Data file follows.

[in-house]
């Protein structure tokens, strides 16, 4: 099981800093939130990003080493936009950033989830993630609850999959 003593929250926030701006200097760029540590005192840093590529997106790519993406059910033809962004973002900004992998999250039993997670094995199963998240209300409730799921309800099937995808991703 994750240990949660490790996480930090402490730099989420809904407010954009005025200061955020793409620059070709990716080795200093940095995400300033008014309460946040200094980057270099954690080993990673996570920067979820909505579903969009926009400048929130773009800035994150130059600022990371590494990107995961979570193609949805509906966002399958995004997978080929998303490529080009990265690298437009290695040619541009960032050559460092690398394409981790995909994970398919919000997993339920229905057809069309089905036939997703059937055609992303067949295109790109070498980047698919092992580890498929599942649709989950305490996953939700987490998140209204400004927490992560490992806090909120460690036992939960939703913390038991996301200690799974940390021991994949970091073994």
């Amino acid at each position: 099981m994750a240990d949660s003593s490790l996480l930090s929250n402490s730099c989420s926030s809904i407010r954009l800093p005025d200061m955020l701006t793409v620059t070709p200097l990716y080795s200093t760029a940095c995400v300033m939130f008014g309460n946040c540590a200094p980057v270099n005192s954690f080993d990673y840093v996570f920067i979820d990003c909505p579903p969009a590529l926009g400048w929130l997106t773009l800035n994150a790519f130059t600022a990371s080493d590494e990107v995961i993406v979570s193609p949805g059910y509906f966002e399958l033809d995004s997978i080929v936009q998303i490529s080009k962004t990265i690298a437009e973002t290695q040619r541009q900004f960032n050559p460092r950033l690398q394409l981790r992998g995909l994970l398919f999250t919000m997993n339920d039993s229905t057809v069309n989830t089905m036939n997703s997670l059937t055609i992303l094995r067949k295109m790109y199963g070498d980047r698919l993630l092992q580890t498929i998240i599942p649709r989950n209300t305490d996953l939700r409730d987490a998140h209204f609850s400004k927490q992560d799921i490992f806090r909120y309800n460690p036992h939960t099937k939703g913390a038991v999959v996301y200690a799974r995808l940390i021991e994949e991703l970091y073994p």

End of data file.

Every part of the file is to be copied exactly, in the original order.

[in-house]
């Protein structure tokens, strides 16, 4: 099981800093939130990003080493936009950033989830993630609850999959 003593929250926030701006200097760029540590005192840093590529997106790519993406059910033809962004973002900004992998999250039993997670094995199963998240209300409730799921309800099937995808991703 994750240990949660490790996480930090402490730099989420809904407010954009005025200061955020793409620059070709990716080795200093940095995400300033008014309460946040200094980057270099954690080993990673996570920067979820909505579903969009926009400048929130773009800035994150130059600022990371590494990107995961979570193609949805509906966002399958995004997978080929998303490529080009990265690298437009290695040619541009960032050559460092690398394409981790995909994970398919919000997993339920229905057809069309089905036939997703059937055609992303067949295109790109070498980047698919092992580890498929599942649709989950305490996953939700987490998140209204400004927490992560490992806090909120460690036992939960939703913390038991996301200690799974940390021991994949970091073994």
């Amino acid at each position: 099981m994750a240990d949660s003593s490790l996480l930090s929250n402490s730099c989420s926030s809904i407010r954009l800093p005025d200061m955020l701006t793409v620059t070709p200097l990716y080795s200093t760029a940095c995400v300033m939130f008014g309460n946040c540590a200094p980057v270099n005192s954690f080993d990673y840093v996570f920067i979820d990003c909505p579903p969009a590529l926009g400048w929130l997106t773009l800035n994150a790519f130059t600022a990371s080493d590494e990107v995961i993406v979570s193609p949805g059910y509906f966002e399958l033809d995004s997978i080929v936009q998303i490529s080009k962004t990265i690298a437009e973002t290695q040619r541009q900004f960032n050559p460092r950033l690398q394409l981790r992998g995909l994970l398919f999250t919000m997993n339920d039993s229905t057809v069309n989830t089905m036939n997703s997670l059937t055609i992303l094995r067949k295109m790109y199963g070498d980047r698919l993630l092992q580890t498929i998240i599942p649709r989950n209300t305490d996953l939700r409730d987490a998140h209204f609850s400004k927490q992560d799921i490992f806090r909120y309800n460690p036992h939960t099937k939703g913390a038991v999959v996301y200690a799974r995808l940390i021991e994949e991703l970091y073994p």